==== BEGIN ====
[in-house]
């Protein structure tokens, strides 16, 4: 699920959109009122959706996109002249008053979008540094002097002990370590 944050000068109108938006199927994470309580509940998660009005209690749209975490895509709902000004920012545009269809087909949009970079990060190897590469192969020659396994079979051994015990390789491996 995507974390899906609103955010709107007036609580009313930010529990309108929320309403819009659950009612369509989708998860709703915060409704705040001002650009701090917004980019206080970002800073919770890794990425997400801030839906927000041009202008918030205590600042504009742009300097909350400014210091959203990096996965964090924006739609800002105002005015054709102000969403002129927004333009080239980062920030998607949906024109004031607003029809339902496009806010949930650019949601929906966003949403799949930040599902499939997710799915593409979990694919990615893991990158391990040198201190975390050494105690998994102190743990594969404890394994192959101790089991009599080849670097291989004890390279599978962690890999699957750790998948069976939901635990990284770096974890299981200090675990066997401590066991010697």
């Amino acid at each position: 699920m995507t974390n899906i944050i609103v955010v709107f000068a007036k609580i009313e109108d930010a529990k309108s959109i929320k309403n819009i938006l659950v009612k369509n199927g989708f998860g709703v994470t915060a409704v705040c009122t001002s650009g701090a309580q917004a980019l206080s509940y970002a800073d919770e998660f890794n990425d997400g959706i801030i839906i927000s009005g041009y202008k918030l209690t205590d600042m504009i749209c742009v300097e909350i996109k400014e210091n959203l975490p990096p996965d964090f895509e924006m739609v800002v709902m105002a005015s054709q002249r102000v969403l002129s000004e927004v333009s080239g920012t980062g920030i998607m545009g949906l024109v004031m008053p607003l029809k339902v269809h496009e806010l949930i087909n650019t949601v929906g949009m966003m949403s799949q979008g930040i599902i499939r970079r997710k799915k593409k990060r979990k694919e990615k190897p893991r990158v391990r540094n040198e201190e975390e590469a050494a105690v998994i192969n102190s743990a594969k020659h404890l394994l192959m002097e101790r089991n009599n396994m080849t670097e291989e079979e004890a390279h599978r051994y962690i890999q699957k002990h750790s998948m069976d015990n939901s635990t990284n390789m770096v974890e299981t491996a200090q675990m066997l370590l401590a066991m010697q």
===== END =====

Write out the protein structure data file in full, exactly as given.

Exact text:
[in-house]
């Protein structure tokens, strides 16, 4: 699920959109009122959706996109002249008053979008540094002097002990370590 944050000068109108938006199927994470309580509940998660009005209690749209975490895509709902000004920012545009269809087909949009970079990060190897590469192969020659396994079979051994015990390789491996 995507974390899906609103955010709107007036609580009313930010529990309108929320309403819009659950009612369509989708998860709703915060409704705040001002650009701090917004980019206080970002800073919770890794990425997400801030839906927000041009202008918030205590600042504009742009300097909350400014210091959203990096996965964090924006739609800002105002005015054709102000969403002129927004333009080239980062920030998607949906024109004031607003029809339902496009806010949930650019949601929906966003949403799949930040599902499939997710799915593409979990694919990615893991990158391990040198201190975390050494105690998994102190743990594969404890394994192959101790089991009599080849670097291989004890390279599978962690890999699957750790998948069976939901635990990284770096974890299981200090675990066997401590066991010697």
């Amino acid at each position: 699920m995507t974390n899906i944050i609103v955010v709107f000068a007036k609580i009313e109108d930010a529990k309108s959109i929320k309403n819009i938006l659950v009612k369509n199927g989708f998860g709703v994470t915060a409704v705040c009122t001002s650009g701090a309580q917004a980019l206080s509940y970002a800073d919770e998660f890794n990425d997400g959706i801030i839906i927000s009005g041009y202008k918030l209690t205590d600042m504009i749209c742009v300097e909350i996109k400014e210091n959203l975490p990096p996965d964090f895509e924006m739609v800002v709902m105002a005015s054709q002249r102000v969403l002129s000004e927004v333009s080239g920012t980062g920030i998607m545009g949906l024109v004031m008053p607003l029809k339902v269809h496009e806010l949930i087909n650019t949601v929906g949009m966003m949403s799949q979008g930040i599902i499939r970079r997710k799915k593409k990060r979990k694919e990615k190897p893991r990158v391990r540094n040198e201190e975390e590469a050494a105690v998994i192969n102190s743990a594969k020659h404890l394994l192959m002097e101790r089991n009599n396994m080849t670097e291989e079979e004890a390279h599978r051994y962690i890999q699957k002990h750790s998948m069976d015990n939901s635990t990284n390789m770096v974890e299981t491996a200090q675990m066997l370590l401590a066991m010697q």